Dolphins saved us from shark, lifeguards say
By Ainsley Thomson
The New Zealand Herald
23rd November 2004
Veteran lifeguard Rob Howes says the dolphins protected his group from the great white shark.
Picture / John Stone
A pod of dolphins is being credited with saving a group of lifeguards from a circling great white shark.
Lifeguard Rob Howes, his daughter Niccy, 15, Karina Cooper, 15, and Helen Slade, 16, were swimming 100m out to sea at Ocean Beach, near Whangarei, when seven bottlenose dolphins sped towards them and herded them together.
"They were behaving really weird," Mr Howes said, "turning tight circles on us, and slapping the water with their tails."
Mr Howes and Helen Slade had drifted about 20m away from the others when a dolphin swam straight at them and dived a few metres in front of them.
"I turned in the water to see where it was going to come up, but instead I saw this great big grey fish swim around me," said Mr Howes.
The veteran lifeguard said it was undoubtedly a 3m-long great white shark.
"It glided around in an arc and headed for the other two girls. My heart went into my mouth, because one of them was my daughter. The dolphins were going ballistic."
The 47-year-old said the dolphins herded the swimmers - who are all members of the Whangarei Heads Surf Lifesaving Club - back together and circled protectively around them for another 40 minutes, fending off the shark.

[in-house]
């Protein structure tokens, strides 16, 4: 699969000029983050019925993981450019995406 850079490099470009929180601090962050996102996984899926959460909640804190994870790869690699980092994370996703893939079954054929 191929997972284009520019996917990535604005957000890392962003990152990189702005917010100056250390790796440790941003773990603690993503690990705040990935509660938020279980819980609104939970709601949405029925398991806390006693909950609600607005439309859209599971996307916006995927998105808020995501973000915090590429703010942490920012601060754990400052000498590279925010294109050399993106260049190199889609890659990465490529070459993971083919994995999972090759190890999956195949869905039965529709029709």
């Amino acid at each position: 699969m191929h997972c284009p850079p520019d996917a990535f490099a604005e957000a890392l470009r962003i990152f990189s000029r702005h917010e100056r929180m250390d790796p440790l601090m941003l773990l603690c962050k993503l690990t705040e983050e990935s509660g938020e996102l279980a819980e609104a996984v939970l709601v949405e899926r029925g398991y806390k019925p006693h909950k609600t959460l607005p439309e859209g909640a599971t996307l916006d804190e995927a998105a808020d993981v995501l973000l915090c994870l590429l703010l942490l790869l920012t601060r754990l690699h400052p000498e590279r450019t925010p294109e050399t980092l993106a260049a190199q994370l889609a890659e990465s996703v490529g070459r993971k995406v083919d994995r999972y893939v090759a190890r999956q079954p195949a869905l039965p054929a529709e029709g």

"I swim with dolphins perhaps three or four times a year here at this beach and I have never in six years seen them behave like that."
Mr Howes decided not to tell the three girls a shark was sharing the water with them.
Lifeguard Matt Fleet was patrolling out from the surf beach in a rescue boat and saw the dolphins' unusual behaviour.
He dived out of the boat to join the group and also saw the great white.
Mr Fleet said the water was clear and he had a good view.
The encounter occurred on October 30, but Mr Howes has spoken publicly about it only this week.
"I sat on it for three weeks, purely because I did not know quite how to handle it.
The only reason he went public was "I didn't want anyone to get chomped [by the shark], so I couldn't be accused of not having made people aware there was a shark out there".
Dr Rochelle Constantine, from the Auckland University School of Biological Science, said it was a rare event, but she had heard of similar things happening overseas.
She said sharks were not normally a threat to New Zealand's bottlenose dolphins, but the dolphins would attack them if they felt at risk.
"From my understanding of the behaviour of these dolphins they certainly were acting in a way which indicated the shark posed a threat to something. Dolphins are known for helping helpless things. It is an altruistic response and bottlenose dolphins in particular are known for it."
Ingrid Visser, who has studied marine mammals for 14 years, said there had been reports from around the world of dolphins protecting swimmers.
"[The dolphins] could have sensed the danger to the swimmers and taken action to protect them."
Three orcas stranded themselves on Taiharuru beach, north of Whangarei, yesterday morning. Ms Visser said they were refloated when the tide came in and were unhurt.
* Bottlenose dolphin
Length: 1.9 to 4.2 metres.
Weight: Average 250kg, but up to 650kg.
Diet: A varied diet of fish and squid. An adult bottlenose dolphin may consume 8kg to 15kg of food a day.
* Great white shark
Length: Can grow up to 7m but commonly reach 4m to 5m.
Weight: Up to 2100kg.
Diet: They eat almost anything that swims, including people, although their main food is seals